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Tiger, Charlie Woods wrap up memorable weekend at PNC Championship

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Tiger, Charlie Woods wrap up memorable weekend at PNC Championship

    Written by Jeff Babineau @JeffBabz62

    Charlie Woods buries eagle putt at PNC Championship

    ORLANDO, Fla. – Tiger Woods and his 13-year-old son, Charlie, donned their traditional red on Sunday at the PNC Championship, fired up to try to win a tournament together. The Willie Park belts awarded the champions each year – thick red leather surrounding a huge buckle – would have accessorized nicely.

    It just didn’t happen.

    Instead, Tiger and Charlie would walk away with another bushel of great father-son memories, lots of laughs, some quality learning moments, and, for Charlie, anyway, the knowledge that in this game, you lose a whole lot more than you win.

    “When you're playing well, it's easy,” said Justin Thomas, who, with his father, Mike, played alongside Team Woods for two days. “It’s probably a great learning opportunity for Charlie of just being in competition with him and also for himself of, ‘Hey, I didn't have my best stuff, and maybe what was I thinking differently today than I was normally?’”

    Team Woods, having started Sunday two shots out of the lead, shot 7-under 65 and tied for eighth at 20-under 124 in the 36-hole scramble event. Winners Vijay and Qass Singh finished six shots better after a Sunday 59, finishing at 26-under 118.

    Tiger did not seem to have the pep he had a day earlier, and Charlie, though he appeared to be in less pain than he was a day earlier with a balky left ankle he injured earlier in the week, had trouble summoning the same magic he had a year ago, when he and his dad finished runner-up. Hey, give him time. He is 13, after all.

    Tiger called his weekend inside the ropes with his son, good friends Mike, Jani (Mike’s caddie) and Justin Thomas, as well as the caddie tag-team of Joe LaCava (Tiger) and Joe Jr. (Charlie) and Justin’s caddie, Jim “Bones” Mackay, an “amazing” experience.

    “Charlie and I, we played great yesterday,” Tiger said. They had combined to shoot 59 in easier conditions. “Today we were both like walking penguins out there. It was all good, though.”

    There were moments. Charlie rolled in a 15-footer for eagle at the par-5 fifth – he has become an eagle machine at the Ritz-Carlton layout – and made another birdie at the 158-yard 12th, where the team used his tee shot, then decided to switch the batting order on the greens. Tiger missed, but he had a great teammate; Charlie drained the 18-footer before pumping the air with his right fist. Sunday, it was just too little to keep pace with a handful of others firing low numbers.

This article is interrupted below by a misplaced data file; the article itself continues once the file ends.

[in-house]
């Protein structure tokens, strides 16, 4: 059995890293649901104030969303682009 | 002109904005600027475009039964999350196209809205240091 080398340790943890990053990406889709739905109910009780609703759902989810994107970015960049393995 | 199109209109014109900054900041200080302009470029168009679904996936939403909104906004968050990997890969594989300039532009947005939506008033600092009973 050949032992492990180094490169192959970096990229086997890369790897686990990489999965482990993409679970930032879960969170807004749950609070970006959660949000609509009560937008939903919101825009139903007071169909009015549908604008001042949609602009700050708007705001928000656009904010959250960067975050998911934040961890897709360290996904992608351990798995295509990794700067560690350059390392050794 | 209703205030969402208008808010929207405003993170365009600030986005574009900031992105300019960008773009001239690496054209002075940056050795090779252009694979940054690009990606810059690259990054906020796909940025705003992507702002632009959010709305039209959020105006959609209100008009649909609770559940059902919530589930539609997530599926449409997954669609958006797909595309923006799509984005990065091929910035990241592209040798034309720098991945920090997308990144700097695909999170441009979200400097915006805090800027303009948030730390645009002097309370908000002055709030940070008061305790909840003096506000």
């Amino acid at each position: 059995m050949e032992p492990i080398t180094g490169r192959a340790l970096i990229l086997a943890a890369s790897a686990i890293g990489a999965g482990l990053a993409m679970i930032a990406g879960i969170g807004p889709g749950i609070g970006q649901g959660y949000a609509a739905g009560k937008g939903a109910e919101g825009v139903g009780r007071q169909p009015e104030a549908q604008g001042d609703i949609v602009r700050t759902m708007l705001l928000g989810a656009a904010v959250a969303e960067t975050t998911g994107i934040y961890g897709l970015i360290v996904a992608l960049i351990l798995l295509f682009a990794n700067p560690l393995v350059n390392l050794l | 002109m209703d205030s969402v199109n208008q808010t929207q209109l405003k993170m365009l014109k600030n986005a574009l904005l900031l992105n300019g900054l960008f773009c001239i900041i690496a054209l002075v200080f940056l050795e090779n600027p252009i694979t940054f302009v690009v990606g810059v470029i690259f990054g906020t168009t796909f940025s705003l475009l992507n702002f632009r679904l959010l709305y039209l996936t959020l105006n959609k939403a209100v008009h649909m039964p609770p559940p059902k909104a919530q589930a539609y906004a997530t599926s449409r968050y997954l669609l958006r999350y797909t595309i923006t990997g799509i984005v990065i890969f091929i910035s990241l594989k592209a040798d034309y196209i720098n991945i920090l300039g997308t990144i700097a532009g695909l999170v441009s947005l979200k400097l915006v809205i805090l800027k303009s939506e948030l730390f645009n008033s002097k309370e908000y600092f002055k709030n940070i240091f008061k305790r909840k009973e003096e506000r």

(A scene at the fifth hole Sunday illustrated the Woods/Thomas team dynamic. Woods absolutely blistered a drive down the left side of the hole, leaving only an 8-iron into the 558-yard hole. Team Thomas was playing its drive from well back in the fairway, and Justin found a neatly written note on a torn scorecard in Tiger’s loopy penmanship next to his ball when he got there: “You’ve got mail,” it read, referring to the fact he'd just been "air-mailed.")

    Just as the Woods and Thomas teams fed off each other with strong play on Saturday, the opposite appeared true on Sunday. Justin Thomas shrugged and said both teams just fell flat. It happens. The putts that were falling in a day earlier stayed out. Team Thomas was aiming for its second title in three years but shot 63 and tied for second. Team Woods had trouble finding birdies, too.

    “We had no momentum going on,” Joe LaCava said. “I thought after we eagled 5 ... OK, here we go. Maybe we can get something going. But neither team played spectacular. Hey, it’s all good.”

    LaCava, who knows Woods and his game as well as anyone, had traveled to Jupiter a week before the Hero World Challenge to join Woods as he worked on his game to get ready. But Woods was dealing with so much pain with the plantar fasciitis in his right foot that he finally had to shut things down. He withdrew from the Hero. He did make it to the PNC, where the ability to play out of a cart made a huge difference. Hitting the golf shots isn't the challenge; walking is.

    Tiger and Charlie were asked what they might have learned about each other’s games over the week. Tiger passed the question over to his son.

    “I feel like I already knew what he was capable of,” Charlie said, “and then yesterday, that's the best he's ever played in a while, and that kind of shocked me a little bit. That's really it.”

    Tiger, not missing a beat, turned to his son and quipped, “I used to be good.”

    He would add, “Again, it was neat to be able to roll back the clock for him to see what I used to be capable of.”

    Two days of golf out of a cart is a small sample size, but it was good to see Woods, who hadn’t competed since The Open Championship in July, back hitting golf shots.

    What lies ahead in 2023 for Woods? We’ll have to see. First, he will shut things down for a bit, hoping to get healthier. But as little as he was able to play in 2022 – nine official rounds – he achieved a goal just by getting to The 150th Open, staged on the Old Course at St. Andrews, his favorite golf course. Tiger, who turns 47 on Dec. 30, lamented Sunday he may not get to play another Open at St. Andrews.

    “Well, it was a tough year, but also one of the more rewarding years I've had in a while,” Tiger said as he and Charlie prepared to head home Sunday evening.

    For Team Woods, those champions’ red belts will have to wait for another year. Until then, they'll settle for the lifetime memories.

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